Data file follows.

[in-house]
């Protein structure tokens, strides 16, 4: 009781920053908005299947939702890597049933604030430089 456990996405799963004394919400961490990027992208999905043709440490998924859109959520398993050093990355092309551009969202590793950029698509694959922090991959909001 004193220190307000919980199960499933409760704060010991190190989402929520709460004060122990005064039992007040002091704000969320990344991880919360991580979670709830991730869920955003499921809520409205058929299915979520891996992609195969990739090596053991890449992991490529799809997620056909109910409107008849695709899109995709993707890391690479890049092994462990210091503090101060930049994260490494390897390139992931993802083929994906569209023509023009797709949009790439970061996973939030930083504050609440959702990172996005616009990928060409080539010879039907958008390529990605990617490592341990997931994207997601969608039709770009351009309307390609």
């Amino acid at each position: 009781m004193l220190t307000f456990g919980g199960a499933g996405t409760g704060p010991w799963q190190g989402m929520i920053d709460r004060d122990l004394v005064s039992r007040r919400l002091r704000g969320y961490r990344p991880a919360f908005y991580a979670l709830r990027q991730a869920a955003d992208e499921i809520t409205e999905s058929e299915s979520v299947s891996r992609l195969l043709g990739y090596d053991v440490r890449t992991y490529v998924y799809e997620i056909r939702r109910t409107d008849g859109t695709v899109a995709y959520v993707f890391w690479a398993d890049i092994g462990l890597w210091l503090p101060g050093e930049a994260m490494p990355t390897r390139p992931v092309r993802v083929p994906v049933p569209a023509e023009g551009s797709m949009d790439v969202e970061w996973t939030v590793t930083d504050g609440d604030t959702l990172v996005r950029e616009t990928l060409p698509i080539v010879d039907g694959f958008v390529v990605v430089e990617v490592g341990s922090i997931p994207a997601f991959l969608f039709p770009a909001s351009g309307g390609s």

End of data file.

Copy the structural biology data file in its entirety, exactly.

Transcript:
[in-house]
């Protein structure tokens, strides 16, 4: 009781920053908005299947939702890597049933604030430089 456990996405799963004394919400961490990027992208999905043709440490998924859109959520398993050093990355092309551009969202590793950029698509694959922090991959909001 004193220190307000919980199960499933409760704060010991190190989402929520709460004060122990005064039992007040002091704000969320990344991880919360991580979670709830991730869920955003499921809520409205058929299915979520891996992609195969990739090596053991890449992991490529799809997620056909109910409107008849695709899109995709993707890391690479890049092994462990210091503090101060930049994260490494390897390139992931993802083929994906569209023509023009797709949009790439970061996973939030930083504050609440959702990172996005616009990928060409080539010879039907958008390529990605990617490592341990997931994207997601969608039709770009351009309307390609």
């Amino acid at each position: 009781m004193l220190t307000f456990g919980g199960a499933g996405t409760g704060p010991w799963q190190g989402m929520i920053d709460r004060d122990l004394v005064s039992r007040r919400l002091r704000g969320y961490r990344p991880a919360f908005y991580a979670l709830r990027q991730a869920a955003d992208e499921i809520t409205e999905s058929e299915s979520v299947s891996r992609l195969l043709g990739y090596d053991v440490r890449t992991y490529v998924y799809e997620i056909r939702r109910t409107d008849g859109t695709v899109a995709y959520v993707f890391w690479a398993d890049i092994g462990l890597w210091l503090p101060g050093e930049a994260m490494p990355t390897r390139p992931v092309r993802v083929p994906v049933p569209a023509e023009g551009s797709m949009d790439v969202e970061w996973t939030v590793t930083d504050g609440d604030t959702l990172v996005r950029e616009t990928l060409p698509i080539v010879d039907g694959f958008v390529v990605v430089e990617v490592g341990s922090i997931p994207a997601f991959l969608f039709p770009a909001s351009g309307g390609s």